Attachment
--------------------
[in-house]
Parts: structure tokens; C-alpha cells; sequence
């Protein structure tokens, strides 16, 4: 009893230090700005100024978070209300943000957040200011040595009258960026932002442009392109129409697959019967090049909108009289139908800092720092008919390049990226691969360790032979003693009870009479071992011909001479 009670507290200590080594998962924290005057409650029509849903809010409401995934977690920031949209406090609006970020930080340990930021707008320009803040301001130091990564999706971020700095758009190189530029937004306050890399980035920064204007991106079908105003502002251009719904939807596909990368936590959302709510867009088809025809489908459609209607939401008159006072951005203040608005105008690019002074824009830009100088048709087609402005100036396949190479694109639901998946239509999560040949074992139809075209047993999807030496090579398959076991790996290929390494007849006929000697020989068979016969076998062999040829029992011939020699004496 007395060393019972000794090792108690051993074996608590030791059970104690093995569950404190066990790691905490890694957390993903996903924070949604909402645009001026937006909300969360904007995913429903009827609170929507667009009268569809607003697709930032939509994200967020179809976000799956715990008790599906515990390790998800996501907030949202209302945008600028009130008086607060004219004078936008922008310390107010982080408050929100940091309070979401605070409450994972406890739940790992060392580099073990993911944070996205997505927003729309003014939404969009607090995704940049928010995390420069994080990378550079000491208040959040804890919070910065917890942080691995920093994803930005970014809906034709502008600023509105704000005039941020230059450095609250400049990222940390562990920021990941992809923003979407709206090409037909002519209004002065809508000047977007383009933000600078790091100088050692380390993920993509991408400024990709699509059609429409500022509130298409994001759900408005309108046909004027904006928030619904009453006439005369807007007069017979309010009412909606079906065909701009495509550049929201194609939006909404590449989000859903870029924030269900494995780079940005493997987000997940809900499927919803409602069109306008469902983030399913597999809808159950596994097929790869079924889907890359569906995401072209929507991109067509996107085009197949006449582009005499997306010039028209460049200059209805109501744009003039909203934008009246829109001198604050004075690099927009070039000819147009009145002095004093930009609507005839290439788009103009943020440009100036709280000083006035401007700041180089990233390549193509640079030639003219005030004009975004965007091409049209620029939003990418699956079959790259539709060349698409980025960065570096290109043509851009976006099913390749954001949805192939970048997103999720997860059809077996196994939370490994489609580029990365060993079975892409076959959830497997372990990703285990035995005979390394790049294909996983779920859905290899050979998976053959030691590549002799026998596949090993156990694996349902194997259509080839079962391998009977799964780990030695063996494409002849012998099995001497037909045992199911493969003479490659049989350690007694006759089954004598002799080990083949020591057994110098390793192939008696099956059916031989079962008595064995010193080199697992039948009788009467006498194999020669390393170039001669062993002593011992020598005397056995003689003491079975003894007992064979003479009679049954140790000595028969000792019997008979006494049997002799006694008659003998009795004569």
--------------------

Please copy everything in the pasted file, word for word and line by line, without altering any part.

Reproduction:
[in-house]
Parts: structure tokens; C-alpha cells; sequence
């Protein structure tokens, strides 16, 4: 009893230090700005100024978070209300943000957040200011040595009258960026932002442009392109129409697959019967090049909108009289139908800092720092008919390049990226691969360790032979003693009870009479071992011909001479 009670507290200590080594998962924290005057409650029509849903809010409401995934977690920031949209406090609006970020930080340990930021707008320009803040301001130091990564999706971020700095758009190189530029937004306050890399980035920064204007991106079908105003502002251009719904939807596909990368936590959302709510867009088809025809489908459609209607939401008159006072951005203040608005105008690019002074824009830009100088048709087609402005100036396949190479694109639901998946239509999560040949074992139809075209047993999807030496090579398959076991790996290929390494007849006929000697020989068979016969076998062999040829029992011939020699004496 007395060393019972000794090792108690051993074996608590030791059970104690093995569950404190066990790691905490890694957390993903996903924070949604909402645009001026937006909300969360904007995913429903009827609170929507667009009268569809607003697709930032939509994200967020179809976000799956715990008790599906515990390790998800996501907030949202209302945008600028009130008086607060004219004078936008922008310390107010982080408050929100940091309070979401605070409450994972406890739940790992060392580099073990993911944070996205997505927003729309003014939404969009607090995704940049928010995390420069994080990378550079000491208040959040804890919070910065917890942080691995920093994803930005970014809906034709502008600023509105704000005039941020230059450095609250400049990222940390562990920021990941992809923003979407709206090409037909002519209004002065809508000047977007383009933000600078790091100088050692380390993920993509991408400024990709699509059609429409500022509130298409994001759900408005309108046909004027904006928030619904009453006439005369807007007069017979309010009412909606079906065909701009495509550049929201194609939006909404590449989000859903870029924030269900494995780079940005493997987000997940809900499927919803409602069109306008469902983030399913597999809808159950596994097929790869079924889907890359569906995401072209929507991109067509996107085009197949006449582009005499997306010039028209460049200059209805109501744009003039909203934008009246829109001198604050004075690099927009070039000819147009009145002095004093930009609507005839290439788009103009943020440009100036709280000083006035401007700041180089990233390549193509640079030639003219005030004009975004965007091409049209620029939003990418699956079959790259539709060349698409980025960065570096290109043509851009976006099913390749954001949805192939970048997103999720997860059809077996196994939370490994489609580029990365060993079975892409076959959830497997372990990703285990035995005979390394790049294909996983779920859905290899050979998976053959030691590549002799026998596949090993156990694996349902194997259509080839079962391998009977799964780990030695063996494409002849012998099995001497037909045992199911493969003479490659049989350690007694006759089954004598002799080990083949020591057994110098390793192939008696099956059916031989079962008595064995010193080199697992039948009788009467006498194999020669390393170039001669062993002593011992020598005397056995003689003491079975003894007992064979003479009679049954140790000595028969000792019997008979006494049997002799006694008659003998009795004569």